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Linux CLI tool to control per-key RGB lighting on MSI laptops.
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Askannz Reverted the effects protocol
There is a critical issue that LOCKS the RGB controller in an unusable
state, which persists after reboot. At least 2 machines are affected,
including mine. Still trying to figure out a solution to reset the
controller and make it usable again, bit in the meantime I'm reverting
all the new features that may have caused this.
Latest commit e185a29 Oct 28, 2019


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documentation Moved protocol doc and utils scripts to "documentation" subfolder Oct 27, 2019
msi_perkeyrgb Reverted the effects protocol Oct 28, 2019
.gitignore Add IntelliJ IDE's project folder to the gitignore file Nov 17, 2018
99-msi-rgb.rules Fixed wrong permissions in udev rule Sep 9, 2018
LICENSE Initial commit Aug 10, 2018 Reverted the effects protocol Oct 28, 2019 Reverted the effects protocol Oct 28, 2019


This progam allows to control the SteelSeries per-key RGB keyboard backlighting on MSI laptops such as the GE63VR. It will not work on models with region-based backlighting (such as GE62VR and others). For those you should use tools like MSIKLM.

This is an unofficial tool, I am not affiliated to MSI nor SteelSeries in any way.


If you are on Archlinux, use this AUR package : msi-perkeyrgb (not up-to-date with the Git version yet)

For Ubuntu or others :

git clone
cd msi-perkeyrgb/
sudo python3 install
sudo cp 99-msi-rgb.rules /etc/udev/rules.d/

After installation, you must reboot your computer (necessary for the udev rule to take effect, if you don't you will run into permission problems)


Keys can be assigned a fixed color ("steady" mode), either through a configuration file for each individual key, or via a command-line argument for the whole keyboard,

A few select presets are also available for supported models, which emulate vendor-provided SteelSeries configurations.


This tool should probably work on any recent MSI laptop with a per-key RGB keyboard. It was tested with the following models :

Model Basic color support
GE63 Yes
GE73 Yes
GE75 Yes
GL63 Yes
GS63 Yes
GS65 Yes
GS75 Yes
GT63 Yes
GT75 Yes

If you have some additional test results, feel free to open a GitHub issue to help expand this list !


  • Python 3.4+
  • setuptools
    • Archlinux : # pacman -S python-setuptools
    • Ubuntu : # apt install python3-setuptools
    • Fedora : # dnf install python3-setuptools
  • libhidapi 0.8+
    • Archlinux : # pacman -S hidapi
    • Ubuntu : # apt install libhidapi-hidraw0
    • Fedora : # dnf install hidapi


IMPORTANT : you need to have read/write access to the HID interface of your keyboard. The included udev rule should take care of that, but here are some instructions just in case :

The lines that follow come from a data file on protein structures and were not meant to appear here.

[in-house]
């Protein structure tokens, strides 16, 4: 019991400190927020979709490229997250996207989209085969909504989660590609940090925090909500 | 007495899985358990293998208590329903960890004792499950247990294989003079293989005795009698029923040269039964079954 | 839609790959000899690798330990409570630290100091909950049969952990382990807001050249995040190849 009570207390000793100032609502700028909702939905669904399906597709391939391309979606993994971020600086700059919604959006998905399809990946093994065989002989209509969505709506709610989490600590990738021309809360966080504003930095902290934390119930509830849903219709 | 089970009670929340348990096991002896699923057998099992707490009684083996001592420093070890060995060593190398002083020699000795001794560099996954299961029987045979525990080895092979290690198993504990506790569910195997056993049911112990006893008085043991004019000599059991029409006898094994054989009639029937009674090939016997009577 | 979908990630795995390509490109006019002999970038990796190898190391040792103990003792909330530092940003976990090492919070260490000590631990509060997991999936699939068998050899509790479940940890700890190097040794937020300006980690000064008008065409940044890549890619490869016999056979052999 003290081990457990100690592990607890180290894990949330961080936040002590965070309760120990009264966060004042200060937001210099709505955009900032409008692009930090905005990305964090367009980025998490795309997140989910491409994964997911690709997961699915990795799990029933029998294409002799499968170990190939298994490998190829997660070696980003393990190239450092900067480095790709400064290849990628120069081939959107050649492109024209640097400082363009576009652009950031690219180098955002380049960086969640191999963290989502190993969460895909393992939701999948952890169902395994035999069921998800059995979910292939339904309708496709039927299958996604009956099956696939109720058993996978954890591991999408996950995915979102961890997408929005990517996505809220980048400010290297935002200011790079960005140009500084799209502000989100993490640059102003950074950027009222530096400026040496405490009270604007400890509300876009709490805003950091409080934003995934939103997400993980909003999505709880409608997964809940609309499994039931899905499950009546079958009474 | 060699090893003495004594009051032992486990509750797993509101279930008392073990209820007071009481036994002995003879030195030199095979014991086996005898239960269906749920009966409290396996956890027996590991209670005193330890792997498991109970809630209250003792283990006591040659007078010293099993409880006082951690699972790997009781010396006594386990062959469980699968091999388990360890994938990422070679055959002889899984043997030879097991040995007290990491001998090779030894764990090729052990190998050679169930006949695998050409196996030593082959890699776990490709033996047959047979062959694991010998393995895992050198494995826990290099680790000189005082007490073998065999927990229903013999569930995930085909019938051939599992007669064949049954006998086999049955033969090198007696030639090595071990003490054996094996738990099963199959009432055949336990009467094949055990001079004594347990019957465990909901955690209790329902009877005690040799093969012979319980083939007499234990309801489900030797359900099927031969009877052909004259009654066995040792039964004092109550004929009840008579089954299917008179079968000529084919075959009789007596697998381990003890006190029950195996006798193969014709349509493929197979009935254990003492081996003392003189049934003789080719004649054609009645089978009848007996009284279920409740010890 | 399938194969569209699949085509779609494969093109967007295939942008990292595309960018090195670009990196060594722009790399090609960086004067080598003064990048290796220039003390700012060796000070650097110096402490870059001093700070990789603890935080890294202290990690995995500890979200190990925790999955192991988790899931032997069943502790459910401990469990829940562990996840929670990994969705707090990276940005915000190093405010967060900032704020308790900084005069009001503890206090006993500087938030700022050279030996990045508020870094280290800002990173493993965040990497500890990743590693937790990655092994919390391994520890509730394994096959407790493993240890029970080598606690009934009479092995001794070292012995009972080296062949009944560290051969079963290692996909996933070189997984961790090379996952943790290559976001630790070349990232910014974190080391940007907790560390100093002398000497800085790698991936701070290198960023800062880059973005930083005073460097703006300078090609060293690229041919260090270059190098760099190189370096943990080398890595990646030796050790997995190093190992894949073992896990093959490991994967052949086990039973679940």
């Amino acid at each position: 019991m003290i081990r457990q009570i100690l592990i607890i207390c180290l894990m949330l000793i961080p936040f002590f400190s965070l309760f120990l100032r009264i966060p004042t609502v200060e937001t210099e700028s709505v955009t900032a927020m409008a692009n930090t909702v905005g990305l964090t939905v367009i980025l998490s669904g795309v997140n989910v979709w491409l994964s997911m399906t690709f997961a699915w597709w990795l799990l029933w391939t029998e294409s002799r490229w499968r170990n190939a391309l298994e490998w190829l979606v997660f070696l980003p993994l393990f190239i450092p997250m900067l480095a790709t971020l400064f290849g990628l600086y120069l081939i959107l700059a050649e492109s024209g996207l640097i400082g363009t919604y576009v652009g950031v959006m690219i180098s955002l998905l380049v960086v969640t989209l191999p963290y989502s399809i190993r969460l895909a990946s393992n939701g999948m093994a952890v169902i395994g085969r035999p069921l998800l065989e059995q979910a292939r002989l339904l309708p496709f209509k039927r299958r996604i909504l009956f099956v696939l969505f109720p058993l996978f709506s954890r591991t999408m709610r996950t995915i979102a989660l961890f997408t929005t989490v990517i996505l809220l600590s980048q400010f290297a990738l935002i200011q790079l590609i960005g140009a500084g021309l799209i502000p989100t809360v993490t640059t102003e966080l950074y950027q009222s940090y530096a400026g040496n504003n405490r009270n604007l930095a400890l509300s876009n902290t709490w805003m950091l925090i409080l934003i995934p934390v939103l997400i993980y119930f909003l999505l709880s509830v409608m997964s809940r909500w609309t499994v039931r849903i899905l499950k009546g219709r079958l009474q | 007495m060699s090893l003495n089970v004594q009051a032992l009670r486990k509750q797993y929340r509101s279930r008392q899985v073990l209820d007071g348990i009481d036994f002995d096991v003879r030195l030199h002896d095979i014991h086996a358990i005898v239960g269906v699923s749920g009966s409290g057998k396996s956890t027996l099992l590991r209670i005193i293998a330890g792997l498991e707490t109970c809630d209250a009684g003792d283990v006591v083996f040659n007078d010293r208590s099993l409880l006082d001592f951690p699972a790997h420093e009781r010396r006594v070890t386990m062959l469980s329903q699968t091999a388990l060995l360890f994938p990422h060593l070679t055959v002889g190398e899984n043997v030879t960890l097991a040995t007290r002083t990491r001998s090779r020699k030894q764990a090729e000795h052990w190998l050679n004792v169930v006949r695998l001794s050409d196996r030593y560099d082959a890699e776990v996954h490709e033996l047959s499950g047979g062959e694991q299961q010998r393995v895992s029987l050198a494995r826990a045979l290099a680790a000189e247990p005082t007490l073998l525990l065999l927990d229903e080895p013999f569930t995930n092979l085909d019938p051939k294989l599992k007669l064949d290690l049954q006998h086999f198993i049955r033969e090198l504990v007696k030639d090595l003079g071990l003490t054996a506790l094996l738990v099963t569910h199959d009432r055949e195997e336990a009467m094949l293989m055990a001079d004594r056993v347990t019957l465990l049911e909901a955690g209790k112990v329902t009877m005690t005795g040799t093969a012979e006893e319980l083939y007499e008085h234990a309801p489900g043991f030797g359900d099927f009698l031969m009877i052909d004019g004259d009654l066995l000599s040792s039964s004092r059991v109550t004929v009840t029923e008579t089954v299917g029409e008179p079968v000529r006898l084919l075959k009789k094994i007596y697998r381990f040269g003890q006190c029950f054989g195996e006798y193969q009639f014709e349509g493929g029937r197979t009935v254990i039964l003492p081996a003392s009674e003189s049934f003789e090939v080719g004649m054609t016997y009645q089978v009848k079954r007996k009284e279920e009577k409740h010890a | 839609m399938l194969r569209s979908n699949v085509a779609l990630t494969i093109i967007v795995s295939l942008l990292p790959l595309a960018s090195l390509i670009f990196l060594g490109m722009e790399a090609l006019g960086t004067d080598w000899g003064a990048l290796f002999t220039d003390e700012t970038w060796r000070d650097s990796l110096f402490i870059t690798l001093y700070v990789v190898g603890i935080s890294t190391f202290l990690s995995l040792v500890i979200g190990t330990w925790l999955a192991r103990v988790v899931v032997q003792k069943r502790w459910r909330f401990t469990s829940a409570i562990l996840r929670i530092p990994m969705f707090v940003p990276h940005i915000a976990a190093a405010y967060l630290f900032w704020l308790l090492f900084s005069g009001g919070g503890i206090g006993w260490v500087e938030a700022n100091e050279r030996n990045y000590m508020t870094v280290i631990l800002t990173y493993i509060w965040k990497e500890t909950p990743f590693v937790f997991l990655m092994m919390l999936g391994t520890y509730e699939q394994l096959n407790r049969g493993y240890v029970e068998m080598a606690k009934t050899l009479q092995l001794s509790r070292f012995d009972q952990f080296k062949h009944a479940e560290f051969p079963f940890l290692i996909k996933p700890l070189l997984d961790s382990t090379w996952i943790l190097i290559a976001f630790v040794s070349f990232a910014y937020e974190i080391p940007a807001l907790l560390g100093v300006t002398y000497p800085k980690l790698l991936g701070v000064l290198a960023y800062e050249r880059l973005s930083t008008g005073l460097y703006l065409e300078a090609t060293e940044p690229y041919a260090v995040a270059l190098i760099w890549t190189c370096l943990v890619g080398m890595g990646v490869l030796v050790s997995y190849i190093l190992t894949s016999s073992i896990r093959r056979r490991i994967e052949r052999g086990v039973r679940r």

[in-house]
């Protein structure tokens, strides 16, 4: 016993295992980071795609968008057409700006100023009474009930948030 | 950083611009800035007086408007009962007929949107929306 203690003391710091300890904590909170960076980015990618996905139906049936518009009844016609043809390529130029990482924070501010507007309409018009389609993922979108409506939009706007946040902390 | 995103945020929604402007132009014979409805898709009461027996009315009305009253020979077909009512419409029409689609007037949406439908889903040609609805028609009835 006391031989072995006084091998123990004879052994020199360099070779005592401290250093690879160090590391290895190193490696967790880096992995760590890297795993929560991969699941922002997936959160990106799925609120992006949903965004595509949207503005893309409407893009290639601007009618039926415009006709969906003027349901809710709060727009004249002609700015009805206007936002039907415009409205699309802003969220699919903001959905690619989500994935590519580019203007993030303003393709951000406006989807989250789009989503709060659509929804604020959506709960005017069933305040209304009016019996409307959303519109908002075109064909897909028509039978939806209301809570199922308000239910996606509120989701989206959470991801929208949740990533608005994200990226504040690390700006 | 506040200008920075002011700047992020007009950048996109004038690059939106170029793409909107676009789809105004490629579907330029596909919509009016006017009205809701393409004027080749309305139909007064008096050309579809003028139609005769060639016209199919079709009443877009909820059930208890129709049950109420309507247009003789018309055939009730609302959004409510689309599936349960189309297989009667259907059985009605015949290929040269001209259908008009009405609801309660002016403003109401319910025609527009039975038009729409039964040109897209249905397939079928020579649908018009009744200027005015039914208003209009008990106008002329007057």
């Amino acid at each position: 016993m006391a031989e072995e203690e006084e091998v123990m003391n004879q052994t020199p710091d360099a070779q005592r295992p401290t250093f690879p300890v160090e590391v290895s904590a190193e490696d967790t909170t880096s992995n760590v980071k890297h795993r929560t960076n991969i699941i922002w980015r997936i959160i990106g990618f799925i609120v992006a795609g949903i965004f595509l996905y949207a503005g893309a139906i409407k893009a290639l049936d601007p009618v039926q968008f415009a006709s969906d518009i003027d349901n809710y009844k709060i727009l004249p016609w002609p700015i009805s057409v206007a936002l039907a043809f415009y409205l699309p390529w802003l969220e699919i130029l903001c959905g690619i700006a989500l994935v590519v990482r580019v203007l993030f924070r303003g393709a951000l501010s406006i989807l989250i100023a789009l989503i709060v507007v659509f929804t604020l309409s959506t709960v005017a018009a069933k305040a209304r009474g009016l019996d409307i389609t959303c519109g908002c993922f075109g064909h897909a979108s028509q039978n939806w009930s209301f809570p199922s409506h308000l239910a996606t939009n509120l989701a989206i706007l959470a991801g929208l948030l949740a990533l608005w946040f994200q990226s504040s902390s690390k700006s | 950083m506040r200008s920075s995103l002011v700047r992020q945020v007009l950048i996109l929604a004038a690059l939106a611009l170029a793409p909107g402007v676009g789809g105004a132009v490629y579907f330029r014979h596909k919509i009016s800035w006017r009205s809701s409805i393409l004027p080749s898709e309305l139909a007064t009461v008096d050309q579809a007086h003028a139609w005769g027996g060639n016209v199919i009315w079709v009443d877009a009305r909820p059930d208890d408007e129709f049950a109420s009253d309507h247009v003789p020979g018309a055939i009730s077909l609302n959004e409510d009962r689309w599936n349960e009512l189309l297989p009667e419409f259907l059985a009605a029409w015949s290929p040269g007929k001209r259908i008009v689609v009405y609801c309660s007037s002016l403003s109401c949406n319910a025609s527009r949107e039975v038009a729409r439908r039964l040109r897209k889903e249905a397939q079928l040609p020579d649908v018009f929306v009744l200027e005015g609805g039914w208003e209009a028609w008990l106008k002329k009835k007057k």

The HID interface is shown as /dev/hidraw* where * can be 0, 1, 2... (there can be more than one if you have a USB mouse or keyboard plugged in). Find the right one (try them all if necessary) and give yourself permissions with # chmod 666 /dev/hidraw*.


Simple usage

Steady color :

msi-perkeyrgb --model <MSI model> -s <COLOR>

Built-in preset (see --list-presets for available options) :

msi-perkeyrgb --model <MSI model> -p <preset>

Advanced usage

Set from configuration file :

msi-perkeyrgb --model <MSI model> -c <path to your configuration file>

The configuration file allows you to set individual key configurations. It can have any extension. See the dedicated wiki page for its syntax and examples.

How does it work, and credits

The SteelSeries keyboard is connected to the MSI laptop by two independent interfaces :

  • A PS/2 interface to send keypresses
  • a USB HID-compliant interface to receive RGB commands

Talking to the RGB controller from Linux is a matter of sending the correct binary packets on the USB HID interface. I used Wireshark to capture the traffic between the SteelSeries Engine on Windows and the keyboard, and then analyzed the captured data to figure out the protocol used. I was only able to reverse-engineer the simple "steady color" commands, but that work was massively improved upon by TauAkiou, who figured out the rest of the protocol and implemented the remaining effects (UPDATE: effects support been disabled for now, for security reasons. See ). His work include an amazingly detailed write-up of the protocol which you can read here.

Also thanks to tbh1 for providing packet dumps of presets effects.

The HID communication code was inspired by other tools designed for previous generations of MSI laptops, such as MSIKLM.

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